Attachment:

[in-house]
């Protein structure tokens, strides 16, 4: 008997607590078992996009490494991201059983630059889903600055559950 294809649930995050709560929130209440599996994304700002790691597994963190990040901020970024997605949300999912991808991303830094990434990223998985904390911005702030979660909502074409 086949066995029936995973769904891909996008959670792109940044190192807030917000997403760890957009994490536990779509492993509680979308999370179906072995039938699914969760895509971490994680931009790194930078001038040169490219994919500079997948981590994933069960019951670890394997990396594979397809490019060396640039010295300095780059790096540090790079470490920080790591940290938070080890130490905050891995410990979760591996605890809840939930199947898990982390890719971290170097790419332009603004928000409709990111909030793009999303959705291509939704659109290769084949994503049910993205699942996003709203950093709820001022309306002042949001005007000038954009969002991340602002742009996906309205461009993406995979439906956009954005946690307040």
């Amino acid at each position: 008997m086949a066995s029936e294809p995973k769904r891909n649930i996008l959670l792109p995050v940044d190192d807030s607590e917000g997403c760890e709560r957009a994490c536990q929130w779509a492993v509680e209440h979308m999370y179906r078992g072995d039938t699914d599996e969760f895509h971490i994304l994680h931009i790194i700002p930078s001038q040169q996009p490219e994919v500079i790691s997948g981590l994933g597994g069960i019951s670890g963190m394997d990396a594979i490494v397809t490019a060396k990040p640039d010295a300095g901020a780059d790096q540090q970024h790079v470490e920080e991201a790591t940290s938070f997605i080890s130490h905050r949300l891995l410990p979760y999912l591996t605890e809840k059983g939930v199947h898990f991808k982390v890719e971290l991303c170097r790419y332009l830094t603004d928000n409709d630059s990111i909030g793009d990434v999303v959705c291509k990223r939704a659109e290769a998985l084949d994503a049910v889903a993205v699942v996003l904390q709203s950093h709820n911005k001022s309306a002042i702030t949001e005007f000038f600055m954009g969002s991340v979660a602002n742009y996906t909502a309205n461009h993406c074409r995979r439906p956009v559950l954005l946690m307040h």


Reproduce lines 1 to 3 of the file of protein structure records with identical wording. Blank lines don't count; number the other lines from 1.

[in-house]
């Protein structure tokens, strides 16, 4: 008997607590078992996009490494991201059983630059889903600055559950 294809649930995050709560929130209440599996994304700002790691597994963190990040901020970024997605949300999912991808991303830094990434990223998985904390911005702030979660909502074409 086949066995029936995973769904891909996008959670792109940044190192807030917000997403760890957009994490536990779509492993509680979308999370179906072995039938699914969760895509971490994680931009790194930078001038040169490219994919500079997948981590994933069960019951670890394997990396594979397809490019060396640039010295300095780059790096540090790079470490920080790591940290938070080890130490905050891995410990979760591996605890809840939930199947898990982390890719971290170097790419332009603004928000409709990111909030793009999303959705291509939704659109290769084949994503049910993205699942996003709203950093709820001022309306002042949001005007000038954009969002991340602002742009996906309205461009993406995979439906956009954005946690307040």
């Amino acid at each position: 008997m086949a066995s029936e294809p995973k769904r891909n649930i996008l959670l792109p995050v940044d190192d807030s607590e917000g997403c760890e709560r957009a994490c536990q929130w779509a492993v509680e209440h979308m999370y179906r078992g072995d039938t699914d599996e969760f895509h971490i994304l994680h931009i790194i700002p930078s001038q040169q996009p490219e994919v500079i790691s997948g981590l994933g597994g069960i019951s670890g963190m394997d990396a594979i490494v397809t490019a060396k990040p640039d010295a300095g901020a780059d790096q540090q970024h790079v470490e920080e991201a790591t940290s938070f997605i080890s130490h905050r949300l891995l410990p979760y999912l591996t605890e809840k059983g939930v199947h898990f991808k982390v890719e971290l991303c170097r790419y332009l830094t603004d928000n409709d630059s990111i909030g793009d990434v999303v959705c291509k990223r939704a659109e290769a998985l084949d994503a049910v889903a993205v699942v996003l904390q709203s950093h709820n911005k001022s309306a002042i702030t949001e005007f000038f600055m954009g969002s991340v979660a602002n742009y996906t909502a309205n461009h993406c074409r995979r439906p956009v559950l954005l946690m307040h």